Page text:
“We want to return to the original meaning of Thanksgiving and give thanks for what we have while sharing our bounty with the less fortunate,” said America’s Hometown Thanksgiving Celebration Executive Director Olly deMacedo. “That’s why we are continuing the tradition by collecting non- perishable food items for the hungry.”
According to the legend, in 1623 the Plymouth settlers did not have enough food and were taught by Native Americans to learn to fish and plant crops. The sharing of the bounty led to one of the first Thanksgiving celebrations in the United States.
Last year, America’s Hometown Thanksgiving Celebration continued the tradition by collecting more than 4,000 pounds of non-perishable food on a huge 36-foot parade float. The food was donated to the South Shore Community Action Council’s Greater Plymouth Food Warehouse.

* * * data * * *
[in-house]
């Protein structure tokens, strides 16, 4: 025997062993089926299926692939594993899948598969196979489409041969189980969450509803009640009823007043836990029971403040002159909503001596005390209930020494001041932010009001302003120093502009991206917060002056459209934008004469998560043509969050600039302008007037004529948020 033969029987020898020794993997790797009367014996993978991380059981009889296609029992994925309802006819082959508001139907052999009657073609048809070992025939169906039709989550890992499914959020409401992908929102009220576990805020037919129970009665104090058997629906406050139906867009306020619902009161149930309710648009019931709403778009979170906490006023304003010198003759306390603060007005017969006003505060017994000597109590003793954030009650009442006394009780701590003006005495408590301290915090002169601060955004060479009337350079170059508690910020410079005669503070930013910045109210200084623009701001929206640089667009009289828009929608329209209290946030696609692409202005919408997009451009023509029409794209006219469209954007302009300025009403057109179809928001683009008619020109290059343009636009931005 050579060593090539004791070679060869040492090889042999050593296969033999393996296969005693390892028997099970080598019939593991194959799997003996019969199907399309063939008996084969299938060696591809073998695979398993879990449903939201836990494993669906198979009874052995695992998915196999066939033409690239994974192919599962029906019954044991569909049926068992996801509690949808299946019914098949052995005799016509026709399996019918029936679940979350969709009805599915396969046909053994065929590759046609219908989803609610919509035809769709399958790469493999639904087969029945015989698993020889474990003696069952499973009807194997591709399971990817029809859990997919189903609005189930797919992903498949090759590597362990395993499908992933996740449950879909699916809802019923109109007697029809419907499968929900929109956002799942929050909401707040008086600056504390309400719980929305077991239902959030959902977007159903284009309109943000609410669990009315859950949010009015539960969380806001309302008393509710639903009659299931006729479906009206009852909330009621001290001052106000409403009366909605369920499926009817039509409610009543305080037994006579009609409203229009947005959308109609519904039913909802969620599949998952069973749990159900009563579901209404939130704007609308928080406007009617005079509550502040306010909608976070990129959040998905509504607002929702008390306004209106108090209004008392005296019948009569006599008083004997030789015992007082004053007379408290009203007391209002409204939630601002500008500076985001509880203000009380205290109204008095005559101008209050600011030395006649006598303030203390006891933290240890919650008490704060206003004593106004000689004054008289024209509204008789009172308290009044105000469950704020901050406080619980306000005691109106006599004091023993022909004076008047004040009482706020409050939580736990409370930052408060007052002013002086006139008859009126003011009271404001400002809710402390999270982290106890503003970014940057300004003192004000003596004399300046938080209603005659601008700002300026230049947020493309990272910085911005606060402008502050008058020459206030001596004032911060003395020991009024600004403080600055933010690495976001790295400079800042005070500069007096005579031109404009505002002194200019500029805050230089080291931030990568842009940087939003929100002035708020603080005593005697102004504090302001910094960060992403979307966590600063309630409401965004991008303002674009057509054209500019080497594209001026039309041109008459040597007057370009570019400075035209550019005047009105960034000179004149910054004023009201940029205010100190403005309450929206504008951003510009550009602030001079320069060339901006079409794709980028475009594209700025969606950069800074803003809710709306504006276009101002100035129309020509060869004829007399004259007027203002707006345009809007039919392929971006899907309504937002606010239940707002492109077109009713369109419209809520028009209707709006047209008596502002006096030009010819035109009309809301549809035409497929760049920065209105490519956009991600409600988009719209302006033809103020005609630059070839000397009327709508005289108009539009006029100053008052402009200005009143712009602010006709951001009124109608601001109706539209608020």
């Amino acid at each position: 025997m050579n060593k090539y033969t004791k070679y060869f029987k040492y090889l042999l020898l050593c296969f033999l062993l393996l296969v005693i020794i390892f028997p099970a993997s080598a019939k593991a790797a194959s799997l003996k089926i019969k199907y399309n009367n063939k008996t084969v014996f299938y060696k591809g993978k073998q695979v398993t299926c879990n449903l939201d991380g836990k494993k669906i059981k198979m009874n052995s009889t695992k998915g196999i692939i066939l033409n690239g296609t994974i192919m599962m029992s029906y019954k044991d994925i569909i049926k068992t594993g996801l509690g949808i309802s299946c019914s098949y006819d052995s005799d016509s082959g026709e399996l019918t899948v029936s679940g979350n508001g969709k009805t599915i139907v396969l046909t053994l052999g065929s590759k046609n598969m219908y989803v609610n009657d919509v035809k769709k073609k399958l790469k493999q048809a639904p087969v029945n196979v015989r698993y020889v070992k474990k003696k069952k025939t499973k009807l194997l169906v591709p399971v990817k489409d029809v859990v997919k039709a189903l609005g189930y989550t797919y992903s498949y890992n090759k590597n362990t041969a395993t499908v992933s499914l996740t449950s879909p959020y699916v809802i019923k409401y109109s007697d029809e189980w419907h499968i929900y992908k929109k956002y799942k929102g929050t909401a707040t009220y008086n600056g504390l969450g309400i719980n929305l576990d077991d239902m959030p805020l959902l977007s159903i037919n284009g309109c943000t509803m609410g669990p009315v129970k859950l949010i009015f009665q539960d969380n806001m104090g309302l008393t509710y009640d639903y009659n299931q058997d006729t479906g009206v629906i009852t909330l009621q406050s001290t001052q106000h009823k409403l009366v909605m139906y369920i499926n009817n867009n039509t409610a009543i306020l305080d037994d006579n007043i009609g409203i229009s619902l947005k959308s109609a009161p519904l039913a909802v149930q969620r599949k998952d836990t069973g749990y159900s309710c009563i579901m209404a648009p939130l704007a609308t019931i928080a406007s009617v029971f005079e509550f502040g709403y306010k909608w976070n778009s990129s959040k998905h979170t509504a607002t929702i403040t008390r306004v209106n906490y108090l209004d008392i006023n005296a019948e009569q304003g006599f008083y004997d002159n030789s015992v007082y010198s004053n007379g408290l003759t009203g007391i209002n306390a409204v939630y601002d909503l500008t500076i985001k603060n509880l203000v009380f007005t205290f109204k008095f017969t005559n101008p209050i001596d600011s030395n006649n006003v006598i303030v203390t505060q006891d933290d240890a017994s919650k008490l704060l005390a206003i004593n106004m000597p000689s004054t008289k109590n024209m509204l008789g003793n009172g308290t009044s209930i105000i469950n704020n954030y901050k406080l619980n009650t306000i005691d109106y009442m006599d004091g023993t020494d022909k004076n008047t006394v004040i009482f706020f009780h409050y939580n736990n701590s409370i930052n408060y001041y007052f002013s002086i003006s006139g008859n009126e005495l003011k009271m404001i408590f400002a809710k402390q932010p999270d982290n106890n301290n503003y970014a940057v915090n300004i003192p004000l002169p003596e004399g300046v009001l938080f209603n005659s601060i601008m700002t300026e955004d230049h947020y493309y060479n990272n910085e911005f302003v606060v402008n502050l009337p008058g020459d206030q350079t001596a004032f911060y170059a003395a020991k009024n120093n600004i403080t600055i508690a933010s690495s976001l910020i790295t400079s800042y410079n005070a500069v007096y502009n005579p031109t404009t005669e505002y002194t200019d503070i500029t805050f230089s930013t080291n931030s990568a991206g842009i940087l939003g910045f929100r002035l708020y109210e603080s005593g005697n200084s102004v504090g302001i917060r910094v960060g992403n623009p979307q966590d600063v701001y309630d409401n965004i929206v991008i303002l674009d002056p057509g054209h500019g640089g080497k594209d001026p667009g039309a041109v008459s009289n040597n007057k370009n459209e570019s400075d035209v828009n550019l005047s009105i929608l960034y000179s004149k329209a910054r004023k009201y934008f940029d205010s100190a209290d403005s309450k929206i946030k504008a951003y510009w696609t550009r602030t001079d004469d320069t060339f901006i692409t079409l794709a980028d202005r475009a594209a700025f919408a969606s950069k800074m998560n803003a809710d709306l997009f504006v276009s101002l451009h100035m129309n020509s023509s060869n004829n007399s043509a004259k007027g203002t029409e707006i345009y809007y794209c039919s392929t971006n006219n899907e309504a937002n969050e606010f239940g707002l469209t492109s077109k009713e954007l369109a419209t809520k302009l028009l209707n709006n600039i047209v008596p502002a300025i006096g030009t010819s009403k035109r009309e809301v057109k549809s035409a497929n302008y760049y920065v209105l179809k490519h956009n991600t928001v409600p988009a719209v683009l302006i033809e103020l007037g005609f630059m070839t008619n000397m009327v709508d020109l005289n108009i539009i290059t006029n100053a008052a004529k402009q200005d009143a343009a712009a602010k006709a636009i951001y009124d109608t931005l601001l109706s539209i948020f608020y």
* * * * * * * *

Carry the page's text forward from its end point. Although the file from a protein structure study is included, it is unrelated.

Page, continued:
“Thanks to the parade guests over 2 tons of food was collected,” said Greater Plymouth Food Warehouse Spokesperson Beth Thompson. “It was unbelievable. We had two whole aisles filled with palettes of food. It was the equivalent of 3,040 meals.”
To help top this year’s collection, the Plymouth Rock Foundation partnered with the parade to extend the America’s Hometown Express train with a cart. They donated half of the train sponsorship this year
“We are planning to fill up the train as well as the cart,” deMacedo said. “Thanks to the generosity of our parade guests and sponsors, we are going to work hard so more families have food on their table this holiday season.”
The 2011 America’s Hometown Thanksgiving Celebration will take place November 18 through 20 at the nation’s birthplace of Thanksgiving – Plymouth, Mass. For more information about the celebration, which has been named one of the top 10 Thanksgiving celebrations in the nation, please check out our website at www.usathanksgiving.com.
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